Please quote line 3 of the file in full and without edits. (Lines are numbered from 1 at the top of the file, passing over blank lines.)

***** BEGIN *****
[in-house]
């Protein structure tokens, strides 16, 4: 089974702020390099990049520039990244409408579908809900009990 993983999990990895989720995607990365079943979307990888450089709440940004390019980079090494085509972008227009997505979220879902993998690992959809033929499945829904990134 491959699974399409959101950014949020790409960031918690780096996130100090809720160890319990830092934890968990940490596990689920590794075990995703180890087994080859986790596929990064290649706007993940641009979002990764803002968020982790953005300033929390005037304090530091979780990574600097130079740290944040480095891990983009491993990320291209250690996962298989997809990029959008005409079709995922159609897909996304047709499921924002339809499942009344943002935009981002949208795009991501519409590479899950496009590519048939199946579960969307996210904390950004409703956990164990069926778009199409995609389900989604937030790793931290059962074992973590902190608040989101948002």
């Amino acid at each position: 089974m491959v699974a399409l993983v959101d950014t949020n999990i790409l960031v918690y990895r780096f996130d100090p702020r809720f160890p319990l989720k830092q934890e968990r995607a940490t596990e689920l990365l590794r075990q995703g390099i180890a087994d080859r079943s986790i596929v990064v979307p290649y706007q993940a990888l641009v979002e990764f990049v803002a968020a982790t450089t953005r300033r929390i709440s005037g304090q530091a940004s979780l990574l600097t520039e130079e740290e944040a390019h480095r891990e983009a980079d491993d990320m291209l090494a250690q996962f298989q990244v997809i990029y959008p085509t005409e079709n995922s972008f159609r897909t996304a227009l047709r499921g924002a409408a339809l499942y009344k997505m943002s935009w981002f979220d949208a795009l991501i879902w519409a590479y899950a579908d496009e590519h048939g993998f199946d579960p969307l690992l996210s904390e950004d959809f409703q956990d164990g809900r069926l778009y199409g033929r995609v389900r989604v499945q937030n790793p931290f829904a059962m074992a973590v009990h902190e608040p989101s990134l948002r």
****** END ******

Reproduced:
């Amino acid at each position: 089974m491959v699974a399409l993983v959101d950014t949020n999990i790409l960031v918690y990895r780096f996130d100090p702020r809720f160890p319990l989720k830092q934890e968990r995607a940490t596990e689920l990365l590794r075990q995703g390099i180890a087994d080859r079943s986790i596929v990064v979307p290649y706007q993940a990888l641009v979002e990764f990049v803002a968020a982790t450089t953005r300033r929390i709440s005037g304090q530091a940004s979780l990574l600097t520039e130079e740290e944040a390019h480095r891990e983009a980079d491993d990320m291209l090494a250690q996962f298989q990244v997809i990029y959008p085509t005409e079709n995922s972008f159609r897909t996304a227009l047709r499921g924002a409408a339809l499942y009344k997505m943002s935009w981002f979220d949208a795009l991501i879902w519409a590479y899950a579908d496009e590519h048939g993998f199946d579960p969307l690992l996210s904390e950004d959809f409703q956990d164990g809900r069926l778009y199409g033929r995609v389900r989604v499945q937030n790793p931290f829904a059962m074992a973590v009990h902190e608040p989101s990134l948002r």